Krapp’s Last Tape directed by Alec Volz
Happy Days directed by Michael Harris
It’s part of the legend of Waiting for Godot that an early review of the play summarized it thusly: “Nothing happens, twice.” While it might sound snide, this comment came from one of the foremost scholars of Beckett’s work during the writer’s life.
So while it may sound like a swipe, take it as obeisance to the bravery and audacity of producing two of Beckett’s plays in the same evening when I report that, in this inaugural production of Michael Harris’s new Masterworks Theater company done in conjunction with our resident classical theater group, nothing happens three times.
A novelist and playwright, Beckett’s theatrical legacy is of being perhaps the most anti-dramatic dramatist of all time. Over the course of his career, he sought to demolish most every convention of the stage. His characters wander about aimlessly, speaking half-finished thoughts, engulfed in lives of misery occasionally illuminated by memories (delusions?) of better days past. He went so far in his deconstruction of theater that one of his plays is nothing more than a woman’s mouth in spotlight. Early productions of his work inspired everything from near-riots to walkouts. He was no friend to the audience.
To an actor of sufficient skill and fortitude, however, he can be Santa Claus. It’s appropriate that Barrett Cooper and Alec Volz, the actor/director team responsible for Krapp’s Last Tape, are members of the educational team at Walden Theatre. One can imagine their students receive a fairly substantive immersion in Beckett, as they deliver a seminal performance of one of Beckett’s most famous works (behind Godot, and perhaps Endgame).
Briefly, Krapp’s plot is the titular character, at age 69, listening to tapes made on birthdays decades before, reflecting on recent events in his life and their rapturous and deleterious effects. In one act, Beckett runs the gamut of human experience with a simple premise and the power of suggestion through words, actions and the lack thereof.
The key to playing Beckett is that everything, every single thing, the actor does is important. It is so because he is called on to make so much seem like so little. As Krapp, every twitch Cooper makes is loaded with meaning. He is the prototypical Beckett man through and through: hobbling, wheezing, profane, impish, reflective, pained, sad, defiant, defeated...he is everything a man can be, and the wear and tear is all there on the stage. Volz and Cooper play the wonderful comedic ironies for all they’re worth: Krapp holds scraps of writing and keys an inch from his eye to register them, then unnervingly eyes an audience member as he demonstrates the more obscene qualities of a banana. Krapp may be one of the most difficult roles I have seen performed, as so much of it is rendered in helpless pauses and misdirected business. Cooper leaves the audience completely affected as the lights go down on him, his recorded declarations juxtaposed against all we have seen of this poor soul. Breathtaking work.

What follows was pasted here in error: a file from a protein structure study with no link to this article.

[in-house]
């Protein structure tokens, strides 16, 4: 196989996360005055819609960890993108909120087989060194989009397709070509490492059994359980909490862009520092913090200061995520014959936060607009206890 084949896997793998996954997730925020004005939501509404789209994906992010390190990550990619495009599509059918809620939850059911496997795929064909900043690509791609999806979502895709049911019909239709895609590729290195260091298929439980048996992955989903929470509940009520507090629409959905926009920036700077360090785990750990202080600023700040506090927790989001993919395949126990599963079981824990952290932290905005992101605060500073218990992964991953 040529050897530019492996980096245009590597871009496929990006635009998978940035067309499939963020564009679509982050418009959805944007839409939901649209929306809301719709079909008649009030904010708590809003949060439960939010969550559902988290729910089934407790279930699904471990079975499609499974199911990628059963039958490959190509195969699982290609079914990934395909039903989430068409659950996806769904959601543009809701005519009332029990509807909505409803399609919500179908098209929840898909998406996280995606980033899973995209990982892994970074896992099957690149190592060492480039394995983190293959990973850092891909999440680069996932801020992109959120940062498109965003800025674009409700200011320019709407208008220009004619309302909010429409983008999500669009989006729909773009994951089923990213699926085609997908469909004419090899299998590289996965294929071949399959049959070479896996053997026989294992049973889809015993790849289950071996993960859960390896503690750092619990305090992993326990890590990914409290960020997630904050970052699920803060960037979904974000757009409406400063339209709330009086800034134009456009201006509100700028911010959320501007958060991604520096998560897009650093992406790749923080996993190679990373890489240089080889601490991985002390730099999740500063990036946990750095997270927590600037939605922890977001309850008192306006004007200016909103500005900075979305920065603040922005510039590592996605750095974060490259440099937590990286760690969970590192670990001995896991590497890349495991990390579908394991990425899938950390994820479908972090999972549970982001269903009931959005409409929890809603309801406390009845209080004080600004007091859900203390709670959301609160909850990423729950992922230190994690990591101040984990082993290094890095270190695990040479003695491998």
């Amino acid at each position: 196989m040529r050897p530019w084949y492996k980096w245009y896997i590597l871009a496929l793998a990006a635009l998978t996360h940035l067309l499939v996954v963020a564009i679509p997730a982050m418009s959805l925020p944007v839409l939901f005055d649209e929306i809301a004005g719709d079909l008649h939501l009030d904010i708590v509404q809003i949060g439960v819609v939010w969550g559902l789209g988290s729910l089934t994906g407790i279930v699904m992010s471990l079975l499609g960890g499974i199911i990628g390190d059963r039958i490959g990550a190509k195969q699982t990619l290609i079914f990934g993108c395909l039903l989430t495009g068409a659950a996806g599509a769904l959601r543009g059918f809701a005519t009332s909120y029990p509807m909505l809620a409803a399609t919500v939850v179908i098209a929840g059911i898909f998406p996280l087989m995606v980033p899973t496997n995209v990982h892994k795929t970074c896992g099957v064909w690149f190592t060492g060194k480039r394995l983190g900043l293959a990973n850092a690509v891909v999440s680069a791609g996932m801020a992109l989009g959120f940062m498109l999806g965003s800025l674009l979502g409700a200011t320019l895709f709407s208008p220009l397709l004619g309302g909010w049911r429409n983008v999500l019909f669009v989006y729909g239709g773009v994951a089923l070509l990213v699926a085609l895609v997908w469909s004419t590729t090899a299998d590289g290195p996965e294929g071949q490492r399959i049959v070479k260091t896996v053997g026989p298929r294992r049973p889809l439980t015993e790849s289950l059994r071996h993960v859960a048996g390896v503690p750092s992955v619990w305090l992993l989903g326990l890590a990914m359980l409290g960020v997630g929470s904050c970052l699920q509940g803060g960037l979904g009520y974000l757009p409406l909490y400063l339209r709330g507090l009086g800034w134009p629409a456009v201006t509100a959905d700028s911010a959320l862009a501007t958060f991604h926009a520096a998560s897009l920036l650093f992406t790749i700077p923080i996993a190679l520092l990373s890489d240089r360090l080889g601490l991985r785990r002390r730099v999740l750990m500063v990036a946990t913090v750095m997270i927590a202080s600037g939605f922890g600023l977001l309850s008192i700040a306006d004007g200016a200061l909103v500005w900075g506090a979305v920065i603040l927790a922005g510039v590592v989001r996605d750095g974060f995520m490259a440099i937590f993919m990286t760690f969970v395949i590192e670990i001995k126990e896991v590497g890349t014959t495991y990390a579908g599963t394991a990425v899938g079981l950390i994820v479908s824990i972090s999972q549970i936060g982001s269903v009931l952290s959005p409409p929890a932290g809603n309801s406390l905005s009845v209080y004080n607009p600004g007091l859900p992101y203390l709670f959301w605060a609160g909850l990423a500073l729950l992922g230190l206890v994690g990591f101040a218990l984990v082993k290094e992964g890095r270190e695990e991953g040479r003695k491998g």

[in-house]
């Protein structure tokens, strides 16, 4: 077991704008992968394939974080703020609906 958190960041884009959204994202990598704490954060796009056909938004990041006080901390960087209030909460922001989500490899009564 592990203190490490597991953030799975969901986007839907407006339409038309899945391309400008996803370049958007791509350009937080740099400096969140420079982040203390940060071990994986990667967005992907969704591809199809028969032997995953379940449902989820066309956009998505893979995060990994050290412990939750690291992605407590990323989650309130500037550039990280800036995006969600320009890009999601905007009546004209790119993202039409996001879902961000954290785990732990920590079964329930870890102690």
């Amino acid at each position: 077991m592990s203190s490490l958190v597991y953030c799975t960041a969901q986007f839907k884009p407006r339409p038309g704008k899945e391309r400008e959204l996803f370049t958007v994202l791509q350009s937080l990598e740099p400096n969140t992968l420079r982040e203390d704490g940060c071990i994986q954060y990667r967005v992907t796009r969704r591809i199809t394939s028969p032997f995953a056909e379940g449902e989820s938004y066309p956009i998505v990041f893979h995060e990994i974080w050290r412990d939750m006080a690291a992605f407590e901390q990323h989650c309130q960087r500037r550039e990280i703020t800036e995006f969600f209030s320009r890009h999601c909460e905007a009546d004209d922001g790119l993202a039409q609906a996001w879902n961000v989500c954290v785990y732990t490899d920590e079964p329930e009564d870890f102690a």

The two-act Happy Days is the more difficult piece for a variety of reasons. Michael Harris’s director’s note explains that Beckett sought to dramatize the life of a woman as he saw it. Thus we have Winnie, trapped beneath a mercilessly pounding light, kept awake by the unyielding ring of a bell, with only her spare collection of personal effects to sustain her existence and a barely-present husband with which to share the collapsing house of cards that are her thoughts. She is buried up to her waste in act one, to her neck in act two. And as all women are expected to do under impossible circumstances, she is to remain a lady. Trapped as she is, she attempts to find joy in memories, playing with her properties, and idle talk. It is a desperate struggle.
Whether intentionally or not, pairing these pieces gives a stark insight into the difference between men and women as Beckett sees it. Brevity and gender serve Krapp well. Beckett made his point in one act. Krapp is a man. To deal, he does. As Winnie, Laurene Scalf cannot move. So to deal, she talks. She thinks aloud, her thoughts ricocheting around in the manner that may have indirectly influenced Durang’s Bette. While Cooper plays Krapp’s every flinch with a focus and decisiveness, Scalf glides through Winnie’s struggle. Her affectations are more muted and tentative: eyes downcast, somewhat monotone and over-pronounced in delivery. Watching her becomes tedious, but then, this is Beckett. That may just be the point. It is when Scalf pulls inward that her emotions become a desperate hiss, like a gas leak in search of a flame.
More than a few people have called Winnie “an actress’s Hamlet.” The role is one in which to show one’s skill. I would suggest the role is even more of an endeavor than The Dane. Winnie is a thankless role, almost designed to lose the audience, and Scalf plays her with conviction to the final blackout. Michael Harris plays Willie, Winnie’s husband, with the sluggishness and pained exasperation Beckett demands. Though the audience grew restless, Willie’s final action drew the welcome release of laughter at precisely the right moment. As exasperating as Happy Days is, it may be indicative that Beckett knew exactly what he was doing.
It’s difficult to say a Beckett double bill is an evening to be enjoyed. More to the point, it is to be appreciated. Savage Rose and Masterworks are to be commended, if for nothing else than gamely staging material few would dare to touch with so much theater to choose from in Louisville. Perhaps the best ending would be to leave the lights down after curtain call. I suspect few will see these plays, but on those that do, they will leave their mark.
Krapp’s Last Tape & Happy Days
August 29, September 1-3 at 7:30 p.m.
September 3 at 2:00 p.m.
Nancy Niles Sexton Stage at Walden Theatre
1123 Payne Street
Entire contents copyright 2011 Todd Zeigler. All rights reserved.